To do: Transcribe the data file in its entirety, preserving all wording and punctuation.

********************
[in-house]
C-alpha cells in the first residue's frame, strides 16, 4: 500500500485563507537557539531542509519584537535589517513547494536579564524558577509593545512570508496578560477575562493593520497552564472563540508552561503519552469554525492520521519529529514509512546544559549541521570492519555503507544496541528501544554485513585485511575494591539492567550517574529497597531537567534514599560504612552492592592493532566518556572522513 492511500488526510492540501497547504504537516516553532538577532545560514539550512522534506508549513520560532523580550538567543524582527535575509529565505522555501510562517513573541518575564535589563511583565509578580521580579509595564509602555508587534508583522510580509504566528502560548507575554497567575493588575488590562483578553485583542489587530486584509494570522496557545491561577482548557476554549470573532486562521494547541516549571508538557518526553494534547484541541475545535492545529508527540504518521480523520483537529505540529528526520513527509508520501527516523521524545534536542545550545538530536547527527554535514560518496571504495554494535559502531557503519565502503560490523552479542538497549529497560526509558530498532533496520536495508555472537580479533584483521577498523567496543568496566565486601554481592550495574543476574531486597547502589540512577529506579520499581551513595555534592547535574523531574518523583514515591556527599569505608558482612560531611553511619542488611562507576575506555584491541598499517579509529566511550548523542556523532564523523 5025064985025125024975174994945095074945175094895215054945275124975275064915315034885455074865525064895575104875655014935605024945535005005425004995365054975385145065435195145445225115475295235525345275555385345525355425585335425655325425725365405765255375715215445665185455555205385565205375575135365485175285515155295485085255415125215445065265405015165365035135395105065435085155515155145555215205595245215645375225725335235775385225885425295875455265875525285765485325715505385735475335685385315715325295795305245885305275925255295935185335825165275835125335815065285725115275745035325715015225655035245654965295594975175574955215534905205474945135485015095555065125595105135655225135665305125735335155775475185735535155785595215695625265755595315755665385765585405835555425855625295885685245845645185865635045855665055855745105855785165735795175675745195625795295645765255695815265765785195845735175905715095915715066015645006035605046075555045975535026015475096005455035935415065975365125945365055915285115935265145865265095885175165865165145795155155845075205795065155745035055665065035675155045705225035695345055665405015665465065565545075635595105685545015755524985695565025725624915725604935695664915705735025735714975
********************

[in-house]
C-alpha cells in the first residue's frame, strides 16, 4: 500500500485563507537557539531542509519584537535589517513547494536579564524558577509593545512570508496578560477575562493593520497552564472563540508552561503519552469554525492520521519529529514509512546544559549541521570492519555503507544496541528501544554485513585485511575494591539492567550517574529497597531537567534514599560504612552492592592493532566518556572522513 492511500488526510492540501497547504504537516516553532538577532545560514539550512522534506508549513520560532523580550538567543524582527535575509529565505522555501510562517513573541518575564535589563511583565509578580521580579509595564509602555508587534508583522510580509504566528502560548507575554497567575493588575488590562483578553485583542489587530486584509494570522496557545491561577482548557476554549470573532486562521494547541516549571508538557518526553494534547484541541475545535492545529508527540504518521480523520483537529505540529528526520513527509508520501527516523521524545534536542545550545538530536547527527554535514560518496571504495554494535559502531557503519565502503560490523552479542538497549529497560526509558530498532533496520536495508555472537580479533584483521577498523567496543568496566565486601554481592550495574543476574531486597547502589540512577529506579520499581551513595555534592547535574523531574518523583514515591556527599569505608558482612560531611553511619542488611562507576575506555584491541598499517579509529566511550548523542556523532564523523 5025064985025125024975174994945095074945175094895215054945275124975275064915315034885455074865525064895575104875655014935605024945535005005425004995365054975385145065435195145445225115475295235525345275555385345525355425585335425655325425725365405765255375715215445665185455555205385565205375575135365485175285515155295485085255415125215445065265405015165365035135395105065435085155515155145555215205595245215645375225725335235775385225885425295875455265875525285765485325715505385735475335685385315715325295795305245885305275925255295935185335825165275835125335815065285725115275745035325715015225655035245654965295594975175574955215534905205474945135485015095555065125595105135655225135665305125735335155775475185735535155785595215695625265755595315755665385765585405835555425855625295885685245845645185865635045855665055855745105855785165735795175675745195625795295645765255695815265765785195845735175905715095915715066015645006035605046075555045975535026015475096005455035935415065975365125945365055915285115935265145865265095885175165865165145795155155845075205795065155745035055665065035675155045705225035695345055665405015665465065565545075635595105685545015755524985695565025725624915725604935695664915705735025735714975